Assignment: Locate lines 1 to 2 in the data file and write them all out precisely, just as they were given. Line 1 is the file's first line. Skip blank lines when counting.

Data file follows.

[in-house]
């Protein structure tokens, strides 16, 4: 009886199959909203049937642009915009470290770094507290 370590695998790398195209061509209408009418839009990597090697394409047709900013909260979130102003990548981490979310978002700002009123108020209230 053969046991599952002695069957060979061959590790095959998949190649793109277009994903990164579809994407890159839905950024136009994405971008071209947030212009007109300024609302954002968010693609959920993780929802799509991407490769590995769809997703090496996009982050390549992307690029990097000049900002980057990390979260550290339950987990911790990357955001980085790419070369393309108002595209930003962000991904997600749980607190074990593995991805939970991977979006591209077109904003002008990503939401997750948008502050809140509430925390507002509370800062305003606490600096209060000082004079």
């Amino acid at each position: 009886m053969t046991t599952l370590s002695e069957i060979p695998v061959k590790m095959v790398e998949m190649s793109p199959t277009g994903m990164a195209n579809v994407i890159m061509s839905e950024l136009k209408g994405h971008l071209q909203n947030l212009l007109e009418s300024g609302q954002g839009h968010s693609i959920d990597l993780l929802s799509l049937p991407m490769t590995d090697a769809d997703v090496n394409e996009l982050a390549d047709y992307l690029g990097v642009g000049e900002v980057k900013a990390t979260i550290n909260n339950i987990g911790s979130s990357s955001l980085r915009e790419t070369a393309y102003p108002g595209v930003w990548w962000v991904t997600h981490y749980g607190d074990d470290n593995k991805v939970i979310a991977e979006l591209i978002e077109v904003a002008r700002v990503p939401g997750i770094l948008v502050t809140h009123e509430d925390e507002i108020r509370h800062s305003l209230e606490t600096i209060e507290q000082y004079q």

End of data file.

[in-house]
């Protein structure tokens, strides 16, 4: 009886199959909203049937642009915009470290770094507290 370590695998790398195209061509209408009418839009990597090697394409047709900013909260979130102003990548981490979310978002700002009123108020209230 053969046991599952002695069957060979061959590790095959998949190649793109277009994903990164579809994407890159839905950024136009994405971008071209947030212009007109300024609302954002968010693609959920993780929802799509991407490769590995769809997703090496996009982050390549992307690029990097000049900002980057990390979260550290339950987990911790990357955001980085790419070369393309108002595209930003962000991904997600749980607190074990593995991805939970991977979006591209077109904003002008990503939401997750948008502050809140509430925390507002509370800062305003606490600096209060000082004079």